As well, Abbotsford showed, behind the arm Ethan Anderson, who prepped for senior varsity during his younger days in Vernon, that its passing game is going to be a huge ingredient.
Vernon, however, isn’t exactly shy of talent itself.
It has, however, taken much of the season to become as full formed as its heading into Saturday since two of those players — quarterback Thomas Hyett and running back Chareles Lemay — are Grade 11s.
That pair, along with senior Bradley Haldik, the younger brother of Ben, have been instrumental in keeping Vernon with a perfect 6-0 record against B.C. competition.
“If we go back to the spring, there were concerns that we had some big holes to fill and how the returning players were going to respond,” said Smith. “What’s happened is that we have really had a group effort. There hasn’t been any one guy in the way that Ben was our guy last year. We have shared the load and lots have stepped up.”
Brad Hladik, playing at both tight end and linebacker, has led the team in both catches and receiving yards with 29 grabs for 537 yards and four scores over six games.
Hyett has been masterful at quarterback, a position he took on out of necessity last season.
He’s gone 73-of-100 for 1,136 yards and 11 touchdowns against just three picks.
A 73 per cent completion percentage?
“And it’s legit,” says Smith. “He takes care of the ball. Because he hadn’t really played up until last season, he’s put in tons of time, and he has taken a step up this year in terms of his recognition of defensive coverages.”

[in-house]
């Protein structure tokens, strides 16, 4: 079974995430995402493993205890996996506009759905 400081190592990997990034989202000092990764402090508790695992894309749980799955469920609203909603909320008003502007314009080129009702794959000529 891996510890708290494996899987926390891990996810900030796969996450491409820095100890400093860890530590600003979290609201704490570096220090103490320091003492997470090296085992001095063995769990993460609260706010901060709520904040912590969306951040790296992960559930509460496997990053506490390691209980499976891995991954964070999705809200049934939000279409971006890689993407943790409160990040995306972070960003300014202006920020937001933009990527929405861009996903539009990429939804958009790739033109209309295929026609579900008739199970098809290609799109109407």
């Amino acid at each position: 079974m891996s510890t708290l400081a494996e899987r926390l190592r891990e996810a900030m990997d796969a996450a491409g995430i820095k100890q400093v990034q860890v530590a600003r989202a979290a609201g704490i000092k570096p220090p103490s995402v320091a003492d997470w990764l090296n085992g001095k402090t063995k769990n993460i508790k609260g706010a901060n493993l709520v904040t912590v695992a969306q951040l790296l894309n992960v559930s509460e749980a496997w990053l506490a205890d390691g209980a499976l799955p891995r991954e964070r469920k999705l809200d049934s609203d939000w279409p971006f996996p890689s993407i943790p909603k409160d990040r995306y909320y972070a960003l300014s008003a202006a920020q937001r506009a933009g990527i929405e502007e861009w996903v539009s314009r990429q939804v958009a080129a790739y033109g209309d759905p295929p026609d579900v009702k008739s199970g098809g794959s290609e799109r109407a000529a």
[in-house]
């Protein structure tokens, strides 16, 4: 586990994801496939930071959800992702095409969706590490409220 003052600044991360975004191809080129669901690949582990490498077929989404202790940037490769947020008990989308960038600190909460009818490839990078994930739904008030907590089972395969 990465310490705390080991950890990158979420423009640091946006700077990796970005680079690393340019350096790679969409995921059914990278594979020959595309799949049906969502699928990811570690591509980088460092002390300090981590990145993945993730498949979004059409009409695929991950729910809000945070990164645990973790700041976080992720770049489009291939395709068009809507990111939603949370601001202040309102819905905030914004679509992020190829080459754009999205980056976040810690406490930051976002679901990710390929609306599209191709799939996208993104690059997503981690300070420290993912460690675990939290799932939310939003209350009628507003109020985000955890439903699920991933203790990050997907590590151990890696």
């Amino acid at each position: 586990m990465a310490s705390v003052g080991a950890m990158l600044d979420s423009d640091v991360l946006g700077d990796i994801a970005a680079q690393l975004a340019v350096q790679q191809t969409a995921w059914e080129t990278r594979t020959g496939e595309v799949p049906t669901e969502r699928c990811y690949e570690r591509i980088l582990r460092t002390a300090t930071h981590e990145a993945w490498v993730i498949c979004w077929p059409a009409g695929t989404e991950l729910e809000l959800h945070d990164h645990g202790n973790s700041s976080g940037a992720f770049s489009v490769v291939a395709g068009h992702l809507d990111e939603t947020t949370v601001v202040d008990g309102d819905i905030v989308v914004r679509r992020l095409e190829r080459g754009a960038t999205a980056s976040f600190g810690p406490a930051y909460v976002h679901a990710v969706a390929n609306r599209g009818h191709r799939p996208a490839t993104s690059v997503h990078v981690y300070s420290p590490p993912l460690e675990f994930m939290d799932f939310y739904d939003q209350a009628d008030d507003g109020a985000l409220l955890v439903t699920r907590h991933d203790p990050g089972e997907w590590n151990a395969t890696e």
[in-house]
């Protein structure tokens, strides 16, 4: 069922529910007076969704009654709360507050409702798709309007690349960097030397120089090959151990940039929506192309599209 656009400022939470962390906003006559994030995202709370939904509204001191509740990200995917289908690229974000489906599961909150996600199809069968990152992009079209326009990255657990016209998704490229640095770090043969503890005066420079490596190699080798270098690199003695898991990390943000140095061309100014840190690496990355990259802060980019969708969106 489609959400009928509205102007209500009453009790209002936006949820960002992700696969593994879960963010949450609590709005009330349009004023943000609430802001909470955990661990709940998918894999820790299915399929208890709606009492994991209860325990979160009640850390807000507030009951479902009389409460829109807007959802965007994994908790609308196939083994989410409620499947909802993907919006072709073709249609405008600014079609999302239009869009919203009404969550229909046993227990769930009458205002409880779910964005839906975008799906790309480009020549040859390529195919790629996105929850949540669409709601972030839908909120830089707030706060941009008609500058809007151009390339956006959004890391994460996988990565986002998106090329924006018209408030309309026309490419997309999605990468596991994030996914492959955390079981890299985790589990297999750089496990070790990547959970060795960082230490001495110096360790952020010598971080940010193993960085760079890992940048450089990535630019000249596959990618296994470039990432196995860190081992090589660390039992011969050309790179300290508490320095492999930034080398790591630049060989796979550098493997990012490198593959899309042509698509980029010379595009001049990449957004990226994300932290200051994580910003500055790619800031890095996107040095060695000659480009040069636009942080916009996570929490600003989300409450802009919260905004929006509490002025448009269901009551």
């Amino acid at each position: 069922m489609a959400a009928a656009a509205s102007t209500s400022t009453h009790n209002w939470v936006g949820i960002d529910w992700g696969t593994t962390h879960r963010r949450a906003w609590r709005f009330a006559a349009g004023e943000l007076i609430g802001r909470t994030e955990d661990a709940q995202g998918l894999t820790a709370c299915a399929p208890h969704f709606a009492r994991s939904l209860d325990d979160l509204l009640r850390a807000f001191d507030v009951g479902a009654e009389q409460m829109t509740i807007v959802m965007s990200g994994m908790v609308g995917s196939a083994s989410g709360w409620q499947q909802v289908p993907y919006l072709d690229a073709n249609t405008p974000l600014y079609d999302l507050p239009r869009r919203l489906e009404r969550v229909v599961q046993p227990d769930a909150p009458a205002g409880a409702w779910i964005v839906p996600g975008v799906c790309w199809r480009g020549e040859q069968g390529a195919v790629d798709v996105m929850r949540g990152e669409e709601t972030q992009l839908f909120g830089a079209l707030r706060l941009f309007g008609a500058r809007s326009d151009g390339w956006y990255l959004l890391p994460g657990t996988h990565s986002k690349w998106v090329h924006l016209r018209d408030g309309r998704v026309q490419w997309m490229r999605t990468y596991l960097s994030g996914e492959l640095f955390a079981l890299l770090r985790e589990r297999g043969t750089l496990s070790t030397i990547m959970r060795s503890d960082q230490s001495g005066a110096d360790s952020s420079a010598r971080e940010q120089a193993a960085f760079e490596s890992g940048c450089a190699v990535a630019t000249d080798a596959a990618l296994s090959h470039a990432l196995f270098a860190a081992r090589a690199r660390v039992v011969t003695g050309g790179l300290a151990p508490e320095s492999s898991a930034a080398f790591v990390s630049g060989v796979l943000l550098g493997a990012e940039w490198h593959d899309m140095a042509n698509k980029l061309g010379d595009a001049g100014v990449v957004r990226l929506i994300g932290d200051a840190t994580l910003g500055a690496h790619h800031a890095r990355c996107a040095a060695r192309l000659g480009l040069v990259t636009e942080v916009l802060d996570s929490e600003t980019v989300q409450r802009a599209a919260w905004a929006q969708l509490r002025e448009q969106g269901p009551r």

Lemay, another Grade 11, has been the workhorse out of the offensive backfield where he rushed for 715 yards and averaged almost 120 ypg in the regular season to go along with 10 touchdowns.
He’s also manning a linebacker spot with Hladik and Drew Mackenzie, and he’s leading the team in tackles with 28.
“I don’t know how many times I’ve said this season ‘No too many linebackers could make a play like that,’” Smith says of 5-foot-11, 185-pound Lemay.
“He’s a chiseled work-out machine,” said Smith. “He looks like a weight lifter with a smaller frame. Has he ever come around. I would say that he and Thomas are combined, the two kids we’ve had here who have improved the most ever in terms of a shorter, 18-month period.”
Abbotsford has faced the likes of AAA No. 2 St. Thomas More and AA No. 1 Windsor already this season. And they played solid defence last week in the dome against Hugh Boyd.
They haven’t been ranked No. 2 the majority of the season for no reason and they will bring a busload of talent to B.C. Place on Saturday.
Their motto for the day will be just like the Boy Scouts, because right off the opening kick-off, they have to ‘Be Prepared’.
SUBWAY BOWL 2017
SEMIFINALS (All games at BC Place Stadium)
9:30 a.m. – Eric Hamber vs. Spectrum (Tier-2) (final)
12:00 p.m. – No. 2 Vernon vs. No. 3 Abbotsford (AA)
2:30 p.m. – No. 5 G.W. Graham vs. No. 1 Windsor (AA)
5:00 p.m. – No. 3 South Delta vs. No. 1 New Westminster (AAA)
7:30 p.m. – No. 7 Terry Fox vs. No. 2 St. Thomas More (AAA)